Lojban is somewhat unusual in that while it aims to remove restrictions on creative ad clear thought, it actually causes quite a few problems itself. In In the Land of Invented Languages, author Arika Okrent writes about a situation she ran into while researching Lojban:

"One day during my weeklong immersion in the Lojban grammar, I was watching an Elmo video with my son when a friendly puppet character popped up to ask, "What are the two numbers that come after the number 6?" I had no idea what this puppet was getting at. "What the hell does that mean?" I wondered. "There are an infinite set of numbers that come after the number 6." I honestly did not know what the answer was supposed to be until the video told me (it’s 7 and 8, by the way)."


Ms. Okrent goes on to explain how this wasn’t really a sort of Whorfian effect, at least not in the way that was intended when Brown published Loglan, but rather, she was just seeing hidden meanings that Lojban was bringing into her view. 

zo'o ta jitfa .i .e'o xu do pendo mi

zo’o ta jitfa .i .e’o xu do pendo mi
[humor] that’s not true. Please [yes/no] you are friends with me?

Lojban is a language that tries to be many many things. It wants to train one’s mind in formal logic. That is probably the most basic of goals one can pick up on regarding Lojban (and even other similar loglangs). But it also wants to stay both culturally neutral and open to all different worldviews. It’s interesting how one conlang can juggle all of these goals and yet still be as successful as Lojban has been. It is doubtful that it will pick up and be used by any kind of large-scale audience, but it wasn’t really intended for that purpose even when it was Loglan that was the big loglang around. The fact that there are enough people still interested in the language to be as big a part of the conlanging community as they are is more than a little cool. And hey, if they want to distinguish between all the meanings of “a pretty little girls school”, that’s their choice.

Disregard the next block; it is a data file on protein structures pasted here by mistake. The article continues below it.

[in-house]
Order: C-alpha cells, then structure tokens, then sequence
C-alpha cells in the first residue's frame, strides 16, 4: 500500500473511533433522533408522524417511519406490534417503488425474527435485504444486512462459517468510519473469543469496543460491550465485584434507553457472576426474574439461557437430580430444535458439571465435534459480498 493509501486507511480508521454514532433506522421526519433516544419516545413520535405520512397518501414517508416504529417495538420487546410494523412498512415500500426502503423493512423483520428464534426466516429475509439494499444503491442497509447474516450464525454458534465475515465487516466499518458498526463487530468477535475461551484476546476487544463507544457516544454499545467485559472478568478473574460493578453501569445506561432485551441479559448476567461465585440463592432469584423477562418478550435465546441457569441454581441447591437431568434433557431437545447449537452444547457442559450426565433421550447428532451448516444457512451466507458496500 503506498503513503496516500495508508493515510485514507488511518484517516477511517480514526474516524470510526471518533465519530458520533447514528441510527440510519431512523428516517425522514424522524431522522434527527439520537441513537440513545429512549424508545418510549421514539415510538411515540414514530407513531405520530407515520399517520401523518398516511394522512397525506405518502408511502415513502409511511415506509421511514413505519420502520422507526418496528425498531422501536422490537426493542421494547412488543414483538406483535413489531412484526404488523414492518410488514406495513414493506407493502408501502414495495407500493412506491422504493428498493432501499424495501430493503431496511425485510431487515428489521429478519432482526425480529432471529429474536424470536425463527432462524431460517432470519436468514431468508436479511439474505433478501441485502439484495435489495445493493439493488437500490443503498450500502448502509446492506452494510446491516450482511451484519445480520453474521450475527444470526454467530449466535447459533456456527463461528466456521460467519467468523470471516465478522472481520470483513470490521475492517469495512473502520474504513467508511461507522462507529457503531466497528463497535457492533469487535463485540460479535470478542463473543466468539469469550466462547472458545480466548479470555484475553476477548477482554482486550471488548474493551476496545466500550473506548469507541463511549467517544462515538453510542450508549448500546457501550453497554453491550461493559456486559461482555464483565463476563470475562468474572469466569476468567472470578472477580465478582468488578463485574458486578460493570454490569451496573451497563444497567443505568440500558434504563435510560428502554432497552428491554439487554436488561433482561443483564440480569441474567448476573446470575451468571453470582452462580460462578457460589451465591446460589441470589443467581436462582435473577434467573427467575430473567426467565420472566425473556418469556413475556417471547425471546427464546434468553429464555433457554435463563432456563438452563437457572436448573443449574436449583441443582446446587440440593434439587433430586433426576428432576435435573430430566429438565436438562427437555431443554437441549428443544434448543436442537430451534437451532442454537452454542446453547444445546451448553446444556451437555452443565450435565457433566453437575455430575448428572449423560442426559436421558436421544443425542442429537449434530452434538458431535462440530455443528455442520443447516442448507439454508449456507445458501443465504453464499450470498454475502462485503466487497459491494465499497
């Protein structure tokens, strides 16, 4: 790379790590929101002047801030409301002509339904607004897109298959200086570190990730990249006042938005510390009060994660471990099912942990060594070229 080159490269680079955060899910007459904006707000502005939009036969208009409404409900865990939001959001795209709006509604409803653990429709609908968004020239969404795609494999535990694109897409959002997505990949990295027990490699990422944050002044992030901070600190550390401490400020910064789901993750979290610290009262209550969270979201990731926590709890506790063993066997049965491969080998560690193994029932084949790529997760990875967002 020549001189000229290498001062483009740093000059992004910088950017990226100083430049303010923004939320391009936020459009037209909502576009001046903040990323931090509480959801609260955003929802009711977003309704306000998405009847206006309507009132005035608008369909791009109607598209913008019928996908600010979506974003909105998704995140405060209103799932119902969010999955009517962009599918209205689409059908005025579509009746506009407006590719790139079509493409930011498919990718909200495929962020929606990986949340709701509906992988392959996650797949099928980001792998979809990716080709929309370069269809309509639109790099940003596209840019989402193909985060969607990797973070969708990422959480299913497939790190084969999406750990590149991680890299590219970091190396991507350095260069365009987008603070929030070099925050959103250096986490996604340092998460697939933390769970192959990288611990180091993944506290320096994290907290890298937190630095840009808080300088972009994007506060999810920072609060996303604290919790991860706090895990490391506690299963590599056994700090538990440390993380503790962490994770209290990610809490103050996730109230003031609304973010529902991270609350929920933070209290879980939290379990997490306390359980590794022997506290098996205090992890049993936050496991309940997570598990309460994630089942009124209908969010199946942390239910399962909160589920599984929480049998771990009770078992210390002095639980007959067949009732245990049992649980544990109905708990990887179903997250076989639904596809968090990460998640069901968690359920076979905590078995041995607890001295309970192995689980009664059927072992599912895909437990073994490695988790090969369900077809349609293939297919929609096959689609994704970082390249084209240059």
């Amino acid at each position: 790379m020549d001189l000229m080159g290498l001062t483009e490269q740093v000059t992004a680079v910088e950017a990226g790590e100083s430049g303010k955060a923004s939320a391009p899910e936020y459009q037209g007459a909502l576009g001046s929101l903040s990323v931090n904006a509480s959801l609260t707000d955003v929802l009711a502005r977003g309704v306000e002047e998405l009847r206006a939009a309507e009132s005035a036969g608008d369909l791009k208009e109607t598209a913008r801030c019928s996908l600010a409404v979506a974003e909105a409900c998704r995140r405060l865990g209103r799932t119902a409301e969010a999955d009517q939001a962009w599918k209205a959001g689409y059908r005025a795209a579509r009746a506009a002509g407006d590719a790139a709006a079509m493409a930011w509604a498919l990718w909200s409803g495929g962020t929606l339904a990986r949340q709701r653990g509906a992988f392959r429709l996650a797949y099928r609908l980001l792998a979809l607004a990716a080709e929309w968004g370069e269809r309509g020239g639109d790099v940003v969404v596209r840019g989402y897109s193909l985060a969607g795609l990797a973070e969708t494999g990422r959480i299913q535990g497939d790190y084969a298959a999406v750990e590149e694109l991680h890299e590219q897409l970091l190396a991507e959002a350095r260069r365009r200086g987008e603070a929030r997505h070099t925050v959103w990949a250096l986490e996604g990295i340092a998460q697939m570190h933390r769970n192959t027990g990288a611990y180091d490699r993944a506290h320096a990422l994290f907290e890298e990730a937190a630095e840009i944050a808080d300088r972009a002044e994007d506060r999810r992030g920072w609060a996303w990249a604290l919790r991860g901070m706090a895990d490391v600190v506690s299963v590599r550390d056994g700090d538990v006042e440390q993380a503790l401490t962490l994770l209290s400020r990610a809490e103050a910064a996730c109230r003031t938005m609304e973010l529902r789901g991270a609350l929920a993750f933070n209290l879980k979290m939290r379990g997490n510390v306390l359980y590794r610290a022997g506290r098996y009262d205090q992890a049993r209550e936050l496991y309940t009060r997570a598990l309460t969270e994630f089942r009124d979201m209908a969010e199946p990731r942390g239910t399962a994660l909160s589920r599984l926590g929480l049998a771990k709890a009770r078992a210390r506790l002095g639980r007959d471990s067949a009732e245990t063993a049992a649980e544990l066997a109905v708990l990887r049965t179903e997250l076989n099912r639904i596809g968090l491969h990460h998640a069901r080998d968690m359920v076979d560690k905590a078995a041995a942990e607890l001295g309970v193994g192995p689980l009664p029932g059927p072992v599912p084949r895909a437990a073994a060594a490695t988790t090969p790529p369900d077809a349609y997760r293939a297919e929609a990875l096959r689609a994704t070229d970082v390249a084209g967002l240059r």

References and Additional Reading: